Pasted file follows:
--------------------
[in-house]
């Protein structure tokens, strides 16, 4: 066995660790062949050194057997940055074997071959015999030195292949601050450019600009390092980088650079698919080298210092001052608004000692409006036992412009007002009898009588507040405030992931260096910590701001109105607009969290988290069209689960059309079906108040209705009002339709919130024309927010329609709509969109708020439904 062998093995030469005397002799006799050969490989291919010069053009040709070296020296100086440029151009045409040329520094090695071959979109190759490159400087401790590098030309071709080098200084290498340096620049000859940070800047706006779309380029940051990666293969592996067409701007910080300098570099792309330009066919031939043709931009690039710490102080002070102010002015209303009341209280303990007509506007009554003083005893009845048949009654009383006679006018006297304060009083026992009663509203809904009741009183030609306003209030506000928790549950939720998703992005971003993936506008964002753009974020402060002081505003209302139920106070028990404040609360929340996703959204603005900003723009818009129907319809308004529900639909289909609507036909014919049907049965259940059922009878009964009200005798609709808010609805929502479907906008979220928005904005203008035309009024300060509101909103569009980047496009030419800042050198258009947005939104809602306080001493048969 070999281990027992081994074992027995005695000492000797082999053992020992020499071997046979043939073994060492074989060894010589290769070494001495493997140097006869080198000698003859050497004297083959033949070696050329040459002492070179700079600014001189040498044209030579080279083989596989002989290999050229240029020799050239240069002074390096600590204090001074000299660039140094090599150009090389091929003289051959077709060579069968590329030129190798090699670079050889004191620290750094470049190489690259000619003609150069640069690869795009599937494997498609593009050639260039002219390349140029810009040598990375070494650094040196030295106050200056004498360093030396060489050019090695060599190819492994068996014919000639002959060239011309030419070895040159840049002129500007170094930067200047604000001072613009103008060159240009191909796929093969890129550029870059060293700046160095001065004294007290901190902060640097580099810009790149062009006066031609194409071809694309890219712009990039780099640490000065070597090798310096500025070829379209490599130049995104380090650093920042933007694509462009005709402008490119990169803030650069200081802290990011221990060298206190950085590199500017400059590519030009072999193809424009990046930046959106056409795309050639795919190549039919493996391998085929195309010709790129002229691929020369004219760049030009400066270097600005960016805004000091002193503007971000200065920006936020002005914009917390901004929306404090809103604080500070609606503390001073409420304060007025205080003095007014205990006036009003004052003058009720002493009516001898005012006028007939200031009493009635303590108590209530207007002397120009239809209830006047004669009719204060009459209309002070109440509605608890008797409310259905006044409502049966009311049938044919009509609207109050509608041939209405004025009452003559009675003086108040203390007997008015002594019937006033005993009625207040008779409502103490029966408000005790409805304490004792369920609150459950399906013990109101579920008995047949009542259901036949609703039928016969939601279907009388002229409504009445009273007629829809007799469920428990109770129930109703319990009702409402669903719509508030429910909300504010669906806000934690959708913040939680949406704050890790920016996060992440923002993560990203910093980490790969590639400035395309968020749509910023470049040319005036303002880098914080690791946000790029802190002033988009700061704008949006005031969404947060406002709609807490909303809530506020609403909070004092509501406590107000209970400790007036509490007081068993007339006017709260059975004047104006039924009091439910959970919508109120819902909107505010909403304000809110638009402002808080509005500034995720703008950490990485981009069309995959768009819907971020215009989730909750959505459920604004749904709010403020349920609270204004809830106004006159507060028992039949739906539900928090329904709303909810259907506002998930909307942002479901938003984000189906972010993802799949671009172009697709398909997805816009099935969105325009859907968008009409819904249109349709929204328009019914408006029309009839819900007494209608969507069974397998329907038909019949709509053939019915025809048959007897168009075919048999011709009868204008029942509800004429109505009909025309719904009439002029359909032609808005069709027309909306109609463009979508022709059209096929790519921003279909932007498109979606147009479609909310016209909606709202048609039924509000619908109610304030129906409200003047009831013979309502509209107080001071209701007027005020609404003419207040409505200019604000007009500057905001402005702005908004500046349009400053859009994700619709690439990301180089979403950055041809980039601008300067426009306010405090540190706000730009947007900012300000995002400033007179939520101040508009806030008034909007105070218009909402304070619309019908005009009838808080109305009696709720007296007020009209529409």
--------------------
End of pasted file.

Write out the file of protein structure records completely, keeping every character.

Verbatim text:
[in-house]
């Protein structure tokens, strides 16, 4: 066995660790062949050194057997940055074997071959015999030195292949601050450019600009390092980088650079698919080298210092001052608004000692409006036992412009007002009898009588507040405030992931260096910590701001109105607009969290988290069209689960059309079906108040209705009002339709919130024309927010329609709509969109708020439904 062998093995030469005397002799006799050969490989291919010069053009040709070296020296100086440029151009045409040329520094090695071959979109190759490159400087401790590098030309071709080098200084290498340096620049000859940070800047706006779309380029940051990666293969592996067409701007910080300098570099792309330009066919031939043709931009690039710490102080002070102010002015209303009341209280303990007509506007009554003083005893009845048949009654009383006679006018006297304060009083026992009663509203809904009741009183030609306003209030506000928790549950939720998703992005971003993936506008964002753009974020402060002081505003209302139920106070028990404040609360929340996703959204603005900003723009818009129907319809308004529900639909289909609507036909014919049907049965259940059922009878009964009200005798609709808010609805929502479907906008979220928005904005203008035309009024300060509101909103569009980047496009030419800042050198258009947005939104809602306080001493048969 070999281990027992081994074992027995005695000492000797082999053992020992020499071997046979043939073994060492074989060894010589290769070494001495493997140097006869080198000698003859050497004297083959033949070696050329040459002492070179700079600014001189040498044209030579080279083989596989002989290999050229240029020799050239240069002074390096600590204090001074000299660039140094090599150009090389091929003289051959077709060579069968590329030129190798090699670079050889004191620290750094470049190489690259000619003609150069640069690869795009599937494997498609593009050639260039002219390349140029810009040598990375070494650094040196030295106050200056004498360093030396060489050019090695060599190819492994068996014919000639002959060239011309030419070895040159840049002129500007170094930067200047604000001072613009103008060159240009191909796929093969890129550029870059060293700046160095001065004294007290901190902060640097580099810009790149062009006066031609194409071809694309890219712009990039780099640490000065070597090798310096500025070829379209490599130049995104380090650093920042933007694509462009005709402008490119990169803030650069200081802290990011221990060298206190950085590199500017400059590519030009072999193809424009990046930046959106056409795309050639795919190549039919493996391998085929195309010709790129002229691929020369004219760049030009400066270097600005960016805004000091002193503007971000200065920006936020002005914009917390901004929306404090809103604080500070609606503390001073409420304060007025205080003095007014205990006036009003004052003058009720002493009516001898005012006028007939200031009493009635303590108590209530207007002397120009239809209830006047004669009719204060009459209309002070109440509605608890008797409310259905006044409502049966009311049938044919009509609207109050509608041939209405004025009452003559009675003086108040203390007997008015002594019937006033005993009625207040008779409502103490029966408000005790409805304490004792369920609150459950399906013990109101579920008995047949009542259901036949609703039928016969939601279907009388002229409504009445009273007629829809007799469920428990109770129930109703319990009702409402669903719509508030429910909300504010669906806000934690959708913040939680949406704050890790920016996060992440923002993560990203910093980490790969590639400035395309968020749509910023470049040319005036303002880098914080690791946000790029802190002033988009700061704008949006005031969404947060406002709609807490909303809530506020609403909070004092509501406590107000209970400790007036509490007081068993007339006017709260059975004047104006039924009091439910959970919508109120819902909107505010909403304000809110638009402002808080509005500034995720703008950490990485981009069309995959768009819907971020215009989730909750959505459920604004749904709010403020349920609270204004809830106004006159507060028992039949739906539900928090329904709303909810259907506002998930909307942002479901938003984000189906972010993802799949671009172009697709398909997805816009099935969105325009859907968008009409819904249109349709929204328009019914408006029309009839819900007494209608969507069974397998329907038909019949709509053939019915025809048959007897168009075919048999011709009868204008029942509800004429109505009909025309719904009439002029359909032609808005069709027309909306109609463009979508022709059209096929790519921003279909932007498109979606147009479609909310016209909606709202048609039924509000619908109610304030129906409200003047009831013979309502509209107080001071209701007027005020609404003419207040409505200019604000007009500057905001402005702005908004500046349009400053859009994700619709690439990301180089979403950055041809980039601008300067426009306010405090540190706000730009947007900012300000995002400033007179939520101040508009806030008034909007105070218009909402304070619309019908005009009838808080109305009696709720007296007020009209529409």